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The Plight of Animals in Captivity in Karachi

Karachi Zoo.

Where the experience of captivity in itself withdraws animals into a depressing life of immobility and isolation, the absence of testing facilities and licensed veterinarians in zoos across Karachi, leaves hundreds of mammals hanging between infirmity and death.

The April 2023 death of the female elephant Nur Jehan in the Karachi Zoo drew increased attention to the dire unavailability of a laboratory and scanning service for ailing animals in the Karachi Zoo and Safari Park.

The Karachi Zoo and Safari Park together are home to almost 900 animals from a large variety of species, all of whom go without essential health checkups like blood and live paneling and X-rays and ultrasounds from approved medical personnel.

The dead elephant, Nur Jehan’s, blood and biopsy samples had to be sent to a facility in Lahore for postmortem testing because the Karachi Zoo lacks a laboratory. Similarly, veterinarians were summoned from Lahore and Egypt for her postmortem examination because the zoo does not have any animal doctors either. This confirms the paucity of adequate healthcare facilities in zoos across Karachi, the Sindh Livestock and Fisheries Department places the entire blame of the ordeal on the KMC, whose inefficiency culminated in the underdevelopment of animal healthcare services in the two zoos.

“The affairs of zoos were brought under the purview of the KMC under the Local Government Ordinance in 2000; the negligence of the officials has instigated the deplorable state of affairs in the zoos,” revealed Dr. Nazir Kalhoro, Director Veterinary at the Sindh Livestock and Fisheries Department, who further informed that Nur Jehan could have survived had her three-month old injury been treated in a timely manner.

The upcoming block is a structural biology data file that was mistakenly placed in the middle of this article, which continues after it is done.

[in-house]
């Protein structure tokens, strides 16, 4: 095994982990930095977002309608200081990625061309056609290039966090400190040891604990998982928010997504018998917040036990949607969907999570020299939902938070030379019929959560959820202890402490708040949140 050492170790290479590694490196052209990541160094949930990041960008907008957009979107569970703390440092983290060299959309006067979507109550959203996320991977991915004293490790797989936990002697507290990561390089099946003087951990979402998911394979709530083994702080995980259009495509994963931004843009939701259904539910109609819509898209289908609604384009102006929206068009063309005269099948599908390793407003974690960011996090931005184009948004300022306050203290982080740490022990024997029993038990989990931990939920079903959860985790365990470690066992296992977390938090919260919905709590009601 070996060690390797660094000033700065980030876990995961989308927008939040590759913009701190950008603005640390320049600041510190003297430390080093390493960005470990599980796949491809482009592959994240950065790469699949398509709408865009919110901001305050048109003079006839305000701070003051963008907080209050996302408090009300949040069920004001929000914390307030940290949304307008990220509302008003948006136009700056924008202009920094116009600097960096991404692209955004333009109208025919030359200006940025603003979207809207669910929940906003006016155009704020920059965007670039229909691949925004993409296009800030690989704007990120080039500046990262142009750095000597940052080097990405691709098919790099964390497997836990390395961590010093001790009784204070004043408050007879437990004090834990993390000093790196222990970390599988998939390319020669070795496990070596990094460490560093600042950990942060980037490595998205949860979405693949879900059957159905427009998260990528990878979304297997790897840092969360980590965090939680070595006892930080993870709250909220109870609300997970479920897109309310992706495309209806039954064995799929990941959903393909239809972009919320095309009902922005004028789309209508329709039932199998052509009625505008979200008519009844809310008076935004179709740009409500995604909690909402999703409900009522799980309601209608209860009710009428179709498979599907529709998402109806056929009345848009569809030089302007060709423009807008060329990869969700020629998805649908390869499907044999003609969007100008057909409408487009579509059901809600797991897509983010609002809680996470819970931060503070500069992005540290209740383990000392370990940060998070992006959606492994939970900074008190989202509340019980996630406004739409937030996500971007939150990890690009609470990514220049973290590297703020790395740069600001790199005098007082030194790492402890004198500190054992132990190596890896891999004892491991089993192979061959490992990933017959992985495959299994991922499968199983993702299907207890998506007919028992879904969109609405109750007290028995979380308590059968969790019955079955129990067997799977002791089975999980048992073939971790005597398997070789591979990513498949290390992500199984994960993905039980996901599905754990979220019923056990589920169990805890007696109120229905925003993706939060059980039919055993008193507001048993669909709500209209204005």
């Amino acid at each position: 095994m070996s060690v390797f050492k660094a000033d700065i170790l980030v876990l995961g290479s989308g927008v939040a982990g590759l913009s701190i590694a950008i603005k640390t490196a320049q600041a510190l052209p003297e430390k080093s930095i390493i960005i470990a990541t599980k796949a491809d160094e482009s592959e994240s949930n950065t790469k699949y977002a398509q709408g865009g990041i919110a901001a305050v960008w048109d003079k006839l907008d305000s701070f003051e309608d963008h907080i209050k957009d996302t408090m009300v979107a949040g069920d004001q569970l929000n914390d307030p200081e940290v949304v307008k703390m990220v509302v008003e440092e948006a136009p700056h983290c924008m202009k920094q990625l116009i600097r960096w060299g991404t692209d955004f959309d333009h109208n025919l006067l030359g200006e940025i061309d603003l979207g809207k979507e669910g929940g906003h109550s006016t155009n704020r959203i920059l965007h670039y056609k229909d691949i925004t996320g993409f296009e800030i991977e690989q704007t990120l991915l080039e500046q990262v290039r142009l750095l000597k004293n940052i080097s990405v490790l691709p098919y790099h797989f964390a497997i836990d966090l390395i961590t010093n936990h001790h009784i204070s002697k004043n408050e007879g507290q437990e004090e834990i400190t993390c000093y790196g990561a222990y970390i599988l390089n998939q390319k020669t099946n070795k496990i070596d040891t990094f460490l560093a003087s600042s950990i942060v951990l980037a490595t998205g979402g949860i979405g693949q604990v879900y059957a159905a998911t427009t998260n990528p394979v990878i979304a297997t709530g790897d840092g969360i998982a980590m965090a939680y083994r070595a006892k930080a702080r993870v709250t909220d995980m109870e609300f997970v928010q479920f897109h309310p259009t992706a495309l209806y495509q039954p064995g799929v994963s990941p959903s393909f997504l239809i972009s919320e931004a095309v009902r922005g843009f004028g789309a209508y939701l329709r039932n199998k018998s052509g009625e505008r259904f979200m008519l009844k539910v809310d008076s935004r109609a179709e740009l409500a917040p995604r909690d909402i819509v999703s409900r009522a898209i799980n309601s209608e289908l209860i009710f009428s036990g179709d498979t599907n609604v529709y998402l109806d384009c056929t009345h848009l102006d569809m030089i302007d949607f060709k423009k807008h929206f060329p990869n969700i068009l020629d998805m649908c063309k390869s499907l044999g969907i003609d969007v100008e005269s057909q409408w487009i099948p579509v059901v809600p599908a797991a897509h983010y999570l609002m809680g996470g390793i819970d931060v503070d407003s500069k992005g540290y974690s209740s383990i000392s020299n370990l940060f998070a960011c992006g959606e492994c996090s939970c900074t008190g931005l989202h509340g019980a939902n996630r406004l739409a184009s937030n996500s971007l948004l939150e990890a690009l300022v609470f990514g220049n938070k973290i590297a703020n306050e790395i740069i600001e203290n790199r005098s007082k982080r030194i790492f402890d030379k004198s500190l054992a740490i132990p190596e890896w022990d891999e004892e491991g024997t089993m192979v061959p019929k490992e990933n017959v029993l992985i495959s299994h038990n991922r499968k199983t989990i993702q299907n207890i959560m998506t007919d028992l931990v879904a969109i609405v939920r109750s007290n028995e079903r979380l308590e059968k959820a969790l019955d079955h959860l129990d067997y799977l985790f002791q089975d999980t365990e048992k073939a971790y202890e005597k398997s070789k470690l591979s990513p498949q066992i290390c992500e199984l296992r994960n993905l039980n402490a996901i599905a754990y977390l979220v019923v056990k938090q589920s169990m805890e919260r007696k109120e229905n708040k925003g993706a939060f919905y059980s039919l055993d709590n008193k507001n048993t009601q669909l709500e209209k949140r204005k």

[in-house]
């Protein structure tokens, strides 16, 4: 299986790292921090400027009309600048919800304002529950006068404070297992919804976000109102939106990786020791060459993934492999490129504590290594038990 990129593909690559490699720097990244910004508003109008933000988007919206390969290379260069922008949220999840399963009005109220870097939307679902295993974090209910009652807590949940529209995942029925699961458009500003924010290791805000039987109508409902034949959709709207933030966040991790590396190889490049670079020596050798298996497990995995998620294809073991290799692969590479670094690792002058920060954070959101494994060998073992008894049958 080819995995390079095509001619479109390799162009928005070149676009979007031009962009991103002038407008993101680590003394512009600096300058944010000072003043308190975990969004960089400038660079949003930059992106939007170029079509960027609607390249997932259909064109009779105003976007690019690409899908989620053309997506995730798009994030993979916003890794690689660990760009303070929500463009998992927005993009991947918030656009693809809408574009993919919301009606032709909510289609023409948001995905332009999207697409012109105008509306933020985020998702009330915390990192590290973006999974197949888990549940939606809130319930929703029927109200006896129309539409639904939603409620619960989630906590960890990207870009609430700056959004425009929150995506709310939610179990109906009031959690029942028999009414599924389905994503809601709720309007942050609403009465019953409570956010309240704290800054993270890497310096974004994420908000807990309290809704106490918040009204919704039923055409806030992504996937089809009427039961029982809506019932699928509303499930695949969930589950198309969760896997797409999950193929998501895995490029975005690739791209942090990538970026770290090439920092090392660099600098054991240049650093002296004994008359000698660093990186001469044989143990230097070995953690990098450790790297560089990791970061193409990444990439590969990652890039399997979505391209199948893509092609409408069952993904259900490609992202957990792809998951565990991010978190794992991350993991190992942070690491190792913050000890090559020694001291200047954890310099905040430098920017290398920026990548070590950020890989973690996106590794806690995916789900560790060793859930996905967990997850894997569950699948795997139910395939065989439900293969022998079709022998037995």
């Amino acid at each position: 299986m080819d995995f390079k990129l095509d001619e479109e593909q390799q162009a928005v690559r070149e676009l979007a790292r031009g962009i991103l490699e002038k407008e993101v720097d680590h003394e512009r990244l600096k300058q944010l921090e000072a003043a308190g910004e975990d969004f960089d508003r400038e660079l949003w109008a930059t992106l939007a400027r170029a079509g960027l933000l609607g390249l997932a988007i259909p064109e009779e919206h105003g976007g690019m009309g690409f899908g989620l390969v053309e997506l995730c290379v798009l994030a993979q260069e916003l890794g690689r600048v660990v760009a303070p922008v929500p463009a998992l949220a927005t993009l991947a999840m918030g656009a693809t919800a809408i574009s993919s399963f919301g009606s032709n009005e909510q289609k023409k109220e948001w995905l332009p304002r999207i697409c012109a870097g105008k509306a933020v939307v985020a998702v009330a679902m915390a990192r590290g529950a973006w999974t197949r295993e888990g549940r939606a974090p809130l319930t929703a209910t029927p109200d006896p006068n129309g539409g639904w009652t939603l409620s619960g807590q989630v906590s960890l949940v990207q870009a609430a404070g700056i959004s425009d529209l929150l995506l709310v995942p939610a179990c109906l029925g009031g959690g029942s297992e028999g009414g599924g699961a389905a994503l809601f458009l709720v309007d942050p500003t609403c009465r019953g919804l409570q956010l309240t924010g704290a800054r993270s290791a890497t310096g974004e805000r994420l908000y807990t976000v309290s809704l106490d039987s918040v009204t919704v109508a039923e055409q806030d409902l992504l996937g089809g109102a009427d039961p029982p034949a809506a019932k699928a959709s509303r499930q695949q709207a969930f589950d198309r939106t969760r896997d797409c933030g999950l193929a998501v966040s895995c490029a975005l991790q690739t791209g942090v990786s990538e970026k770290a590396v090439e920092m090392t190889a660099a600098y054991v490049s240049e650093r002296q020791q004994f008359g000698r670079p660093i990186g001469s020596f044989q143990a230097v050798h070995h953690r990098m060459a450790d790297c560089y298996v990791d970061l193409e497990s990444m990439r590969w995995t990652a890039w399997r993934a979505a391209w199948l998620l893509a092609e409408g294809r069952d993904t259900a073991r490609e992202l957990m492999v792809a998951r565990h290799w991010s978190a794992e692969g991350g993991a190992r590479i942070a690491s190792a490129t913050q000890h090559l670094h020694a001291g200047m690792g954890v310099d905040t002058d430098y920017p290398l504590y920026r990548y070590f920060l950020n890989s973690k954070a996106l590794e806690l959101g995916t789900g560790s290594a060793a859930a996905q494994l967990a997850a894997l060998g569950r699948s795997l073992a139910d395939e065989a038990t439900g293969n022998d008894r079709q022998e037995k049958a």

Furthermore, Dr. Kalhoro also highlighted the alarmingly low veterinarian-animal ratio in the city, which has one veterinary physician for every 0.5 million animals, despite international standards of animal protection necessitating one doctor for every 1000 animals.

Even the few veterinarians that are available, are expected to pursue only a single five-year degree in fundamental veterinary medicine, called the Bachelor of Veterinary Medicine, from the Tando Allahyar University, which does not provide further professional training to the graduated doctors.

Moreover, no official organization for the registration of veterinary doctors in Sindh, exists till date, implying that most of the veterinary doctors who advice zoos and treat sick animals, are unlicensed and hence their diet recommendations and treatment plans are unscientific, rarely proving effective in improving the health profiles of the animals.

It is this overall culture of neglect in zoos which has claimed the lives of animals like Nur Jehan and the tigress, who passed away in Karachi Zoo last year, and which continues to jeopardize the health of existing mammals in the zoos.

“Currently, a 22-year old tigress in Karachi Zoo is suffering from an eye impairment,” conceded Kunwar Ayub, Director of the Karachi Zoo.

The diagnosis was made after the first round of health checkups for animals was initiated in the zoo. After Nur Jehan’s death, the zoo administration has started paying serious attention to the testing of animals and even plans to build a purpose-built hospital in the future.

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